Transcription

Through this process, the biological roadmap encoded in a strand of DNA is used to produce a complementary RNA copy. The RNA can then go on to help produce the proteins and enzymes that power living organisms.

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Transcription is the process of making RNA from a DNA template. Several key factors are involved in this process. Including, DNA, transcription factors, RNA polymerase, and ATP.

Transcription begins with a strand of DNA. It is divided into several important regions. The largest of these is the transcription unit. This portion of the DNA will be used to produce RNA. Upstream of the transcription unit is the TATA box. An enhancer region may also be involved.

Several complexes, known as transcription factors, are required for successful transcription. The first is TFIID, the largest of the general factors. A component of this factor, TBP, binds to the DNA using the TATA box to position TFIID near the transcription initiation site. Other transcription factors, including TFIIA and TFIIB, then attach.

These complexes prepare the DNA for the successful binding of RNA polymerase. Once RNA polymerase is bound, other transcription factors complete the mature transcription complex.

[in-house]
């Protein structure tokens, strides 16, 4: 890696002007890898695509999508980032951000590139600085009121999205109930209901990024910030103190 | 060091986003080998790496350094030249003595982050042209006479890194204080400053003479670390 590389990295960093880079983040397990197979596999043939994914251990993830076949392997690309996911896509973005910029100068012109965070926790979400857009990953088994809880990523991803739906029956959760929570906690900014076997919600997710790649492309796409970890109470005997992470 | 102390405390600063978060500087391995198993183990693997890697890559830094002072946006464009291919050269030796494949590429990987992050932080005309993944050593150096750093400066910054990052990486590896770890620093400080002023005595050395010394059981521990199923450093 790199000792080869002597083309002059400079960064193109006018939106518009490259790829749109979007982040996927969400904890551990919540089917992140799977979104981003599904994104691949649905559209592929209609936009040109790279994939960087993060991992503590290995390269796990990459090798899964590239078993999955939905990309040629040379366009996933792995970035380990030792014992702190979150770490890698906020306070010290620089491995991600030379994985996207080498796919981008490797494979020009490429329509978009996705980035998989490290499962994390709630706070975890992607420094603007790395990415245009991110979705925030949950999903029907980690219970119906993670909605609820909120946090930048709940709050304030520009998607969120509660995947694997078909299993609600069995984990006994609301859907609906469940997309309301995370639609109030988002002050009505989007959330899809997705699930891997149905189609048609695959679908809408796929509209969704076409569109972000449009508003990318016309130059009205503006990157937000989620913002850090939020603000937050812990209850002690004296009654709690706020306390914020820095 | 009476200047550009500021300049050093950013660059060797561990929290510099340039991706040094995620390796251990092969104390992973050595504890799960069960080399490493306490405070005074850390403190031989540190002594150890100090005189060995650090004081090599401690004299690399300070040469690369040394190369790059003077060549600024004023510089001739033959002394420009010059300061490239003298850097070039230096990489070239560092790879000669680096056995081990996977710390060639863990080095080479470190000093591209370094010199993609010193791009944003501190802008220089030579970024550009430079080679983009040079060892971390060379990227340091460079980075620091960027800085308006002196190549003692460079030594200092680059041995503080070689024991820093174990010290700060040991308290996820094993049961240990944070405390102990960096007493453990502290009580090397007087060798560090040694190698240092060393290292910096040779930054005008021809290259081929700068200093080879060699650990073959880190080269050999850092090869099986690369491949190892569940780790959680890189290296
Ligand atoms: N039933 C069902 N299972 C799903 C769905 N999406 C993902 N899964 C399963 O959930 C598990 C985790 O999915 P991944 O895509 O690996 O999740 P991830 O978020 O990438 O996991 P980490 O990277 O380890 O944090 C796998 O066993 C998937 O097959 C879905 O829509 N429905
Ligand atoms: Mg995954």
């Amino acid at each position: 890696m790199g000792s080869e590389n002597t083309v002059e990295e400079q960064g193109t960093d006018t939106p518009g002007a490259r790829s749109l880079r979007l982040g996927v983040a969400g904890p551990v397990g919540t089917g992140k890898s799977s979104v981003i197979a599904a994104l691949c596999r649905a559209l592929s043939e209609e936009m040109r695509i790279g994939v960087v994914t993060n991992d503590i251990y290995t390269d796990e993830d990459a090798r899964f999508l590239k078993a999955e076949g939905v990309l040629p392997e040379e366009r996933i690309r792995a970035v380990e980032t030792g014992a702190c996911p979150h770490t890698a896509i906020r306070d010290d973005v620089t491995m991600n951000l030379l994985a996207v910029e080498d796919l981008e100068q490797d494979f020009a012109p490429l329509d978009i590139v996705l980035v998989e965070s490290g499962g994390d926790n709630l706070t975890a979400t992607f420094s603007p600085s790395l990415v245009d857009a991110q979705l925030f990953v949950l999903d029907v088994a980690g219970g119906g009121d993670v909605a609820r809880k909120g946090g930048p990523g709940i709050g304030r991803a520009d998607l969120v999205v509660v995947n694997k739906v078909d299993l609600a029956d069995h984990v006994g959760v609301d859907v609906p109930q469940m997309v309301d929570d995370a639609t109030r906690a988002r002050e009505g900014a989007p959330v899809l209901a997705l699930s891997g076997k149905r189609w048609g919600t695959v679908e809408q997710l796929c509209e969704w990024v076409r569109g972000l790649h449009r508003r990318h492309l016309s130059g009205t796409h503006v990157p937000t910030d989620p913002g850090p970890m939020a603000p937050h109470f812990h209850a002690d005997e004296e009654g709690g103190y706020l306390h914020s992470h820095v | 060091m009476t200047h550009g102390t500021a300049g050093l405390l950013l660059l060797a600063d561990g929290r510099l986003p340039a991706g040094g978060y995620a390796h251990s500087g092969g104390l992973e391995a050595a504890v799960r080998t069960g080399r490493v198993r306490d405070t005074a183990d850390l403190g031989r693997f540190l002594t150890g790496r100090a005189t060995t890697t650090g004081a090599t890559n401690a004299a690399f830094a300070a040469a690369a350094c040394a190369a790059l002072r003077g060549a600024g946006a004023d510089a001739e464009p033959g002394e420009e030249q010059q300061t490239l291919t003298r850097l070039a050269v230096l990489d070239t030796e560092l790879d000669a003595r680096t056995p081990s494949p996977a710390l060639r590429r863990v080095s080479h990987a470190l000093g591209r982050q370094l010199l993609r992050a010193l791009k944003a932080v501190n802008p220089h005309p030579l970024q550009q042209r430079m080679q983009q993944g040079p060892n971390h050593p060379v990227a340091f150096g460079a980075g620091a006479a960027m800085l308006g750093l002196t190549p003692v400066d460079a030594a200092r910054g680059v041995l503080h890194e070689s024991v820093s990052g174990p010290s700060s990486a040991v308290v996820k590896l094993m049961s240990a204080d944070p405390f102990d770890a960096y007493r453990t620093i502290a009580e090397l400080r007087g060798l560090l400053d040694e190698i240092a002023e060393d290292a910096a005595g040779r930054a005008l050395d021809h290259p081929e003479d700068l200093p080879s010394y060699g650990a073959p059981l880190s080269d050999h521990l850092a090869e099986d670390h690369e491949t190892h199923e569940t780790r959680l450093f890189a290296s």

Now, energy must be added to the system for transcription to begin. This energy is provided by the reduction of ATP into ADP and Pi.

RNA polymerase then synthesizes an RNA template from the strand of DNA. Most factors are released after transcription begins. When the end of the transcription unit is reached, the RNA polymerase dissociates, and the newly formed strand of RNA is released.

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Major funding provided by the National Science Foundation.

Additional funding provided by the U.S. Department of Education's Fund for the Improvement of Postsecondary Education.

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